12465 Warwick Boulevard, Newport News, VA 23606  Phone: (757) 591-4500

 

 

Starting an Employers for Learning Program

The first step in the Employers for Learning program is for the company leader (President, CEO, Director) to read and sign the Employers for Learning pledge and designate an employee to coordinate the program.

CEO/President/Director:

1. Read and sign the Employers for Learning pledge.

2. Designate an employee in your organization as the "Education Liaison" who will coordinate the program. This individual should be willing to accept this responsibility and eager to make the program a success. The Education Liaison's name, phone number and e-mail address should be included on your Employers for Learning pledge.

3. Mail the signed pledge to the Office of Community Relations, 12465 Warwick Blvd., Newport News, VA 23606.

Company Education Liaison:

4. You will be contacted by a school division representative, who will provide assistance and resources in setting up your program.

5. Assess the current status of policies or programs that complement the Employers for Learning program. Many companies already are doing things to promote the value of education. Existing company programs can be part of the company's commitment to Employers for Learning.

6. Select, in conjunction with your CEO/President/Director, achievable goals for your company. For example, choose three things that you would like to accomplish this school year. After you send in the signed pledge, you will receive resources with ideas. You can also look for ideas in the "What CAN businesses do?" section below.

7. Set a timeline and work plan for accomplishing your company's Employers for Learning goals.

8. Publicize the program in company newsletters and other materials.

9. Celebrate and evaluate the Employers for Learning program annually.
  

What CAN businesses do?

Give employees a "flextime" option.
According to the U.S. Bureau of Labor Statistics, 29 percent of employees in the U.S. are now offered this option. Employers often mandate core hours in which employees must work, such as 10 a.m. to 3 p.m., but give workers flexibility to determine which early morning or late afternoon hours they will work. This provides them with greater opportunities to visit schools. If the business needs its employees most in the early morning or late afternoon, a "lunchtime" flex program may be a good alternative. Some employers may choose to offer flexible days-off schedules to meet the needs of parents or other family members, such as grandparents, aunts, uncles, or any caring adult who has the responsibility for raising a child.

Offer job-sharing or part-time work.
Studies indicate that many parents would prefer to forego full-time income for a part-time job that would allow them to spend more time with their children. Some employers have discovered that job-sharing or part-time arrangements reduce burnout and job dissatisfaction.

Make the workplace an information center.
Special lunchtime seminars, such as the "brown bag" workshops offered by Newport News Public Schools, can address parenting issues and also provide information for grandparents, many of whom are either directly involved in raising their grandchildren or make a contribution to their grandchildren's education. On-site libraries can provide books and videos on parental involvement, and business can also offer employees literacy training.

Improve child care options.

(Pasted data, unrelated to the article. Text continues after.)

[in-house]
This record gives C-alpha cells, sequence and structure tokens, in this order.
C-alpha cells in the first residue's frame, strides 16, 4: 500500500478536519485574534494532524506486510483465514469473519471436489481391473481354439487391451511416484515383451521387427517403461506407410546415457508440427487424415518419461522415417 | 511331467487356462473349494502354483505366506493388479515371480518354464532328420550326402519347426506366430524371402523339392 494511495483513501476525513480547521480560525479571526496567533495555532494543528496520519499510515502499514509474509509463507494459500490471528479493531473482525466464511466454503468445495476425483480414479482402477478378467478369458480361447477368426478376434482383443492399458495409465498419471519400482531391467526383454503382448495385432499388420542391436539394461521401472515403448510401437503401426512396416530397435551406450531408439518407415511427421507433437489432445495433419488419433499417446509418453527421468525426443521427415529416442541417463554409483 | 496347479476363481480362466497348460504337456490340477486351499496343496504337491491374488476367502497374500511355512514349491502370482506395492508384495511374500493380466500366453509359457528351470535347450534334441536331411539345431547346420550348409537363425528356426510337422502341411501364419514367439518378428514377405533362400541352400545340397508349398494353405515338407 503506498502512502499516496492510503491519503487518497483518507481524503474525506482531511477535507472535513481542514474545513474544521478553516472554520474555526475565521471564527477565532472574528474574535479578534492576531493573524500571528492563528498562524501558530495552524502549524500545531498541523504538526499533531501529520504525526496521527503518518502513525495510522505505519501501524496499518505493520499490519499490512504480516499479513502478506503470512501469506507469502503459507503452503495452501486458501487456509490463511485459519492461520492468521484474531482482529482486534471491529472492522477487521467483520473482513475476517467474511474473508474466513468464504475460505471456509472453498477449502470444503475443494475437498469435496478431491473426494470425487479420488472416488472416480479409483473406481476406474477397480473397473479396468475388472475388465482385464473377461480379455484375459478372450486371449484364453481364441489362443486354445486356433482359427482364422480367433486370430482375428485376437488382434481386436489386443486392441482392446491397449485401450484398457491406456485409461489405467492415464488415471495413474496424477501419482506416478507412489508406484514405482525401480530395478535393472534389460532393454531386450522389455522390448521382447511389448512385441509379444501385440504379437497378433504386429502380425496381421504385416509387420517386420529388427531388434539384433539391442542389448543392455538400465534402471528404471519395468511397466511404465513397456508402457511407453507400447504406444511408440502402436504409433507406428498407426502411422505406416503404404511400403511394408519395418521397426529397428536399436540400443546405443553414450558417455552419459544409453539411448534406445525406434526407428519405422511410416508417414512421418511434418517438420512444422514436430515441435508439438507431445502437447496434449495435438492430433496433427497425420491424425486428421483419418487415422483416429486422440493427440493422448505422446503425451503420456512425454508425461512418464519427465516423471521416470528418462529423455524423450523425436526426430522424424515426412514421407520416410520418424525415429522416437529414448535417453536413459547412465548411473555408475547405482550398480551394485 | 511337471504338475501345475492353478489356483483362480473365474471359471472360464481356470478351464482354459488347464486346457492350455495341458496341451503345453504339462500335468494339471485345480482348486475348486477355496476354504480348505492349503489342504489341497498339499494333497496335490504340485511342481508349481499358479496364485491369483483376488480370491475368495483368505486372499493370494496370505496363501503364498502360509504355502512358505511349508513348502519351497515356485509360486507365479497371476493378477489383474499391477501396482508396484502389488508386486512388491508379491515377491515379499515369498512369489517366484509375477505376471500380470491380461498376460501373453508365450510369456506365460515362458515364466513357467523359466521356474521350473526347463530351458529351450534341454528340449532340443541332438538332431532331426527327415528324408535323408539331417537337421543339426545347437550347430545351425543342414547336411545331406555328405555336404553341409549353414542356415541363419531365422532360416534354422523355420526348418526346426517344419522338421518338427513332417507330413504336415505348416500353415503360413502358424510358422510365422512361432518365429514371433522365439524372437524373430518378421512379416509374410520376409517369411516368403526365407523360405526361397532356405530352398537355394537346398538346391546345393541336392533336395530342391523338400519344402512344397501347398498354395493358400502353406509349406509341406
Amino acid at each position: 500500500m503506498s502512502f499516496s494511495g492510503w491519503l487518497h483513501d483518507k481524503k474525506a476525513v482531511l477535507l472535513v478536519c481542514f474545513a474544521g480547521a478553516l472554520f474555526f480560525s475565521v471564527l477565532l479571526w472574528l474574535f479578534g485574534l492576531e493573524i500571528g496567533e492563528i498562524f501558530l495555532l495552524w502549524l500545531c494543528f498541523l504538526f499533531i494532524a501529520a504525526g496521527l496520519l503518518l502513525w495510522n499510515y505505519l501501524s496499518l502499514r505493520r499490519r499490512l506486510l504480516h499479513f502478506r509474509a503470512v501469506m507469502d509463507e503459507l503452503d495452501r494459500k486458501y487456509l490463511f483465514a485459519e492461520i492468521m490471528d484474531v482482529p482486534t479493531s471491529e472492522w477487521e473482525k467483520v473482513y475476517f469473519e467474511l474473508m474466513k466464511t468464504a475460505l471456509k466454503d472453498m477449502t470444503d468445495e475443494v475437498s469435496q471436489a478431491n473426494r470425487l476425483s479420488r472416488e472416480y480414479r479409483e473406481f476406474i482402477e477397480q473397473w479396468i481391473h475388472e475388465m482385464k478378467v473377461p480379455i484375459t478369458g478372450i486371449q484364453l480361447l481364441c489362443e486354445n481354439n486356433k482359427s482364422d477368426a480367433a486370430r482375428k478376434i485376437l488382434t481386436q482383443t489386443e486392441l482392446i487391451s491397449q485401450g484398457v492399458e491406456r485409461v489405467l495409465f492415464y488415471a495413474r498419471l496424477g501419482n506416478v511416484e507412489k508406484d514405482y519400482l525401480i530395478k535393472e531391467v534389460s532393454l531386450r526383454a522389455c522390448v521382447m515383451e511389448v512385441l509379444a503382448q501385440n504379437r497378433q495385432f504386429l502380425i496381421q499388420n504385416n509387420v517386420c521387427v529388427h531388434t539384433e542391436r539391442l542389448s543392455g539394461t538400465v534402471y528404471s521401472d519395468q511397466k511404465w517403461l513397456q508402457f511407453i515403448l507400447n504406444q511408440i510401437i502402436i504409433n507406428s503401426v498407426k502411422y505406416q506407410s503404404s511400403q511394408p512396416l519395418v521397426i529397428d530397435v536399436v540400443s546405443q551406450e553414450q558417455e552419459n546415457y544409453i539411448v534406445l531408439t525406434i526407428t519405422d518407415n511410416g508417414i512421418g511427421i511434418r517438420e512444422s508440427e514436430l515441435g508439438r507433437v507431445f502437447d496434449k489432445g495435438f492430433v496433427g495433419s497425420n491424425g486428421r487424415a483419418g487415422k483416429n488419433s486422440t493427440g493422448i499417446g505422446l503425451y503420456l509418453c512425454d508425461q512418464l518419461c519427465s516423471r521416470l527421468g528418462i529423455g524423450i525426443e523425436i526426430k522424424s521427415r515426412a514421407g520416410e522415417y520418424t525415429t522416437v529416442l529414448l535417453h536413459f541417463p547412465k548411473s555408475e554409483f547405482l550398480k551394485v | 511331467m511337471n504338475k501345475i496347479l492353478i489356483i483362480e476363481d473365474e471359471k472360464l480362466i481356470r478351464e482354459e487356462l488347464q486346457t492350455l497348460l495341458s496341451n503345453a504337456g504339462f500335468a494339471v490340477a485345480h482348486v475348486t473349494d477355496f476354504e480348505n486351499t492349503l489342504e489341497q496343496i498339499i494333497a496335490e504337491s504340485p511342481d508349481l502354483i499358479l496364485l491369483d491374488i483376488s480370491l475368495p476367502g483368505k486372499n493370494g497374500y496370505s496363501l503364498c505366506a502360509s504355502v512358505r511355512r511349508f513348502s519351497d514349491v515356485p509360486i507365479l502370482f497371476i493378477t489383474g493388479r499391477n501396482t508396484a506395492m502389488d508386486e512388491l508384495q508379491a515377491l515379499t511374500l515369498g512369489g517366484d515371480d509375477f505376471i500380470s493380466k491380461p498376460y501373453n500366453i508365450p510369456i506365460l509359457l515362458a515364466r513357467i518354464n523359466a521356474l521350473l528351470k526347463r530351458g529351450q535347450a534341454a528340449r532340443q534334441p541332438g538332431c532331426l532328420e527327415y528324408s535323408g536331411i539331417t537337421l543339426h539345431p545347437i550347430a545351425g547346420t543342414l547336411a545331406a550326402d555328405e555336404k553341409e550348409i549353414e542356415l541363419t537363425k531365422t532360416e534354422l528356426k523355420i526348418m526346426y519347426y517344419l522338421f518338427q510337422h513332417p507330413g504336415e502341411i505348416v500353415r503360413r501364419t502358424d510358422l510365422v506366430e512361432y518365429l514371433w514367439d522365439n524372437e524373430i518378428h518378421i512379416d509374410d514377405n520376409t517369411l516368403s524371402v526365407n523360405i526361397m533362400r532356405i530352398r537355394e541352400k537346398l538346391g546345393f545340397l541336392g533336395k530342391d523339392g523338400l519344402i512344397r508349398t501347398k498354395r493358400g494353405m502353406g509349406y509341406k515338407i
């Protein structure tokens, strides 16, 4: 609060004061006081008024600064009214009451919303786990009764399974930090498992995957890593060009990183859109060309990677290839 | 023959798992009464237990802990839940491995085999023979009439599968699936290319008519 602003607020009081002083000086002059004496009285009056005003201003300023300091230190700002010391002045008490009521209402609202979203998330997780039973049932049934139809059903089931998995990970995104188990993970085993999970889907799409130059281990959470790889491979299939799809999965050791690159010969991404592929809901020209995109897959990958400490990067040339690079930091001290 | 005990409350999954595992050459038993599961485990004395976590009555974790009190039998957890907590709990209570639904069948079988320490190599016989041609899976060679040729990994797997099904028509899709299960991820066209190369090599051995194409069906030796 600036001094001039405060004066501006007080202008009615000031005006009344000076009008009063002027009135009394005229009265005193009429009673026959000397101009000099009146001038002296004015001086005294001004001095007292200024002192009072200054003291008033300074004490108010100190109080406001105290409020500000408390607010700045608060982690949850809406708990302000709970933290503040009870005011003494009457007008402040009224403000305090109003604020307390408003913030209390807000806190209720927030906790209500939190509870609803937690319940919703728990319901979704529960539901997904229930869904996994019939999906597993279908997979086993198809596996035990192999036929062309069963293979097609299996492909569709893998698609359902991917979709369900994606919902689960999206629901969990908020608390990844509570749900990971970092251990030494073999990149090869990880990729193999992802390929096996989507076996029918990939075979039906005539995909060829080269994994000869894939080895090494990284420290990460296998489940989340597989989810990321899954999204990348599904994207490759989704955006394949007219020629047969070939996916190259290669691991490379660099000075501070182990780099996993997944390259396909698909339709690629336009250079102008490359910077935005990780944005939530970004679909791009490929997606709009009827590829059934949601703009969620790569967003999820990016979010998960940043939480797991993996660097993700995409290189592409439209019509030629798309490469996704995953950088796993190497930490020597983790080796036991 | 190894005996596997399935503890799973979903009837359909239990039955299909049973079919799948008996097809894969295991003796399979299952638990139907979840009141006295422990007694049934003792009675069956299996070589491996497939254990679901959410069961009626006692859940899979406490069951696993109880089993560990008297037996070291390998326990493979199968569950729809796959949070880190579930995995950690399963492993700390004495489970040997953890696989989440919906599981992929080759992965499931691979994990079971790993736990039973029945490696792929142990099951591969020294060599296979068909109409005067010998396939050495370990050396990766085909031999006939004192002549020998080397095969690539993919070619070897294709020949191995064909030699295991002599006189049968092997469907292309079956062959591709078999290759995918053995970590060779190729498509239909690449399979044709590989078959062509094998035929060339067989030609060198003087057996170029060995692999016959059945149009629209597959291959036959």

Provide on- or near-site child care centers or support centers in the community. Many large companies take advantage of a federal law that provides for Dependent Care Assistance Plans, which allows employees to set aside up to $5,000 of their pre-tax salaries for child care.

Show students that hard work counts.
When students apply for after-school, part-time, or summer jobs, ask to see their school transcripts. That will help you make a good hiring decision and send students the message that working hard in school brings reward in the work world. Also, encourage students to develop their job skills as much as possible by taking the tougher courses in school.

Participate in a school-to-work program.
The School-to-Work Opportunities Act and similar state programs encourage employers to team up with parents and schools to help students learn job skills and perform well at work. Businesses are now working with high schools to create internship and apprenticeship programs. Many schools are also developing industry skill standards that will help employers identify workers who have the skills needed to work in their companies.

How your business can be part of the success story
Three decades of research show that parental involvement really works to make education better. When families get involved, children get better grades, graduate from high school and go on to higher education more frequently, and have more positive attitudes and behavior. For businesses, the benefits of family involvement in education are also great-and go right to the bottom line:

  • Being family-friendly is one of the best investments you can make in your current workforce. It can help you to recruit and keep top workers, improve productivity, and increase employee motivation and loyalty.

  • Family-friendly policies are also a wise investment in community relations. They can help make your company a recognized "community citizen," and that can be a valuable asset in business.

  • By supporting family involvement, you help today's students become tomorrow's well educated, highly skilled, and motivated workforce.

  • Businesses can enjoy many of these benefits with only a small investment of time and resources. Even the smallest business can set aside space in the corner of an office for a family resource center that could provide brochures and videos on parenting techniques or reading to children.

Interested in getting involved? Visit the Starting your program section.